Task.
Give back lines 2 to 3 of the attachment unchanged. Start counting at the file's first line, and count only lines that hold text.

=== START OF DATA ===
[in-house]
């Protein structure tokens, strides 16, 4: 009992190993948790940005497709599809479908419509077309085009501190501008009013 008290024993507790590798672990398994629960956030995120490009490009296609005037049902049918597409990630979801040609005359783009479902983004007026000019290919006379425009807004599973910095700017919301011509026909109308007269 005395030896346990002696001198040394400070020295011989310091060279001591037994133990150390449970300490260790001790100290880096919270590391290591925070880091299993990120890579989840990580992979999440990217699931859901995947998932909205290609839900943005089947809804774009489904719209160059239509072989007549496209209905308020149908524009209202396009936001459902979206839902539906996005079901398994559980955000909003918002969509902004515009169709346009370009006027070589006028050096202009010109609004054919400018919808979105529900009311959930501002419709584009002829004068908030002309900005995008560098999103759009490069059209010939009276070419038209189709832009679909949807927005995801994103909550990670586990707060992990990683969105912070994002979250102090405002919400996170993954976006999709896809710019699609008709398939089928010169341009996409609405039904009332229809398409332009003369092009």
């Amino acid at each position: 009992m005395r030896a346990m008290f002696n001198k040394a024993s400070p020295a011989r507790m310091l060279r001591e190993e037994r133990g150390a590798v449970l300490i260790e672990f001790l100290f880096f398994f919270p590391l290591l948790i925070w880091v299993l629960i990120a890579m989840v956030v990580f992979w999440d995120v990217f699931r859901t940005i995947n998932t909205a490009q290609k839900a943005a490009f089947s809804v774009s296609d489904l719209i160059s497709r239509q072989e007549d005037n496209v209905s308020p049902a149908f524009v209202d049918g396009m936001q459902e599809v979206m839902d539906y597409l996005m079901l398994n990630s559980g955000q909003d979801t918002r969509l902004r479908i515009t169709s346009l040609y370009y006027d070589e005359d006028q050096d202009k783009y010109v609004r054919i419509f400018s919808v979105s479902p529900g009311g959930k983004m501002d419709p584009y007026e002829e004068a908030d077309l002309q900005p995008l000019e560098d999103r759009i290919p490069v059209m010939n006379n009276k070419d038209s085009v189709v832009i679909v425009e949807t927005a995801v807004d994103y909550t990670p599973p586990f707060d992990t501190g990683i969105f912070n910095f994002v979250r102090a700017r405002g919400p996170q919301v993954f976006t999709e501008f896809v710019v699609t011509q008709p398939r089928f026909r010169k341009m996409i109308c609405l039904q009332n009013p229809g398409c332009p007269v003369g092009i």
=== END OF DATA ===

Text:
């Protein structure tokens, strides 16, 4: 009992190993948790940005497709599809479908419509077309085009501190501008009013 008290024993507790590798672990398994629960956030995120490009490009296609005037049902049918597409990630979801040609005359783009479902983004007026000019290919006379425009807004599973910095700017919301011509026909109308007269 005395030896346990002696001198040394400070020295011989310091060279001591037994133990150390449970300490260790001790100290880096919270590391290591925070880091299993990120890579989840990580992979999440990217699931859901995947998932909205290609839900943005089947809804774009489904719209160059239509072989007549496209209905308020149908524009209202396009936001459902979206839902539906996005079901398994559980955000909003918002969509902004515009169709346009370009006027070589006028050096202009010109609004054919400018919808979105529900009311959930501002419709584009002829004068908030002309900005995008560098999103759009490069059209010939009276070419038209189709832009679909949807927005995801994103909550990670586990707060992990990683969105912070994002979250102090405002919400996170993954976006999709896809710019699609008709398939089928010169341009996409609405039904009332229809398409332009003369092009």
């Amino acid at each position: 009992m005395r030896a346990m008290f002696n001198k040394a024993s400070p020295a011989r507790m310091l060279r001591e190993e037994r133990g150390a590798v449970l300490i260790e672990f001790l100290f880096f398994f919270p590391l290591l948790i925070w880091v299993l629960i990120a890579m989840v956030v990580f992979w999440d995120v990217f699931r859901t940005i995947n998932t909205a490009q290609k839900a943005a490009f089947s809804v774009s296609d489904l719209i160059s497709r239509q072989e007549d005037n496209v209905s308020p049902a149908f524009v209202d049918g396009m936001q459902e599809v979206m839902d539906y597409l996005m079901l398994n990630s559980g955000q909003d979801t918002r969509l902004r479908i515009t169709s346009l040609y370009y006027d070589e005359d006028q050096d202009k783009y010109v609004r054919i419509f400018s919808v979105s479902p529900g009311g959930k983004m501002d419709p584009y007026e002829e004068a908030d077309l002309q900005p995008l000019e560098d999103r759009i290919p490069v059209m010939n006379n009276k070419d038209s085009v189709v832009i679909v425009e949807t927005a995801v807004d994103y909550t990670p599973p586990f707060d992990t501190g990683i969105f912070n910095f994002v979250r102090a700017r405002g919400p996170q919301v993954f976006t999709e501008f896809v710019v699609t011509q008709p398939r089928f026909r010169k341009m996409i109308c609405l039904q009332n009013p229809g398409c332009p007269v003369g092009i």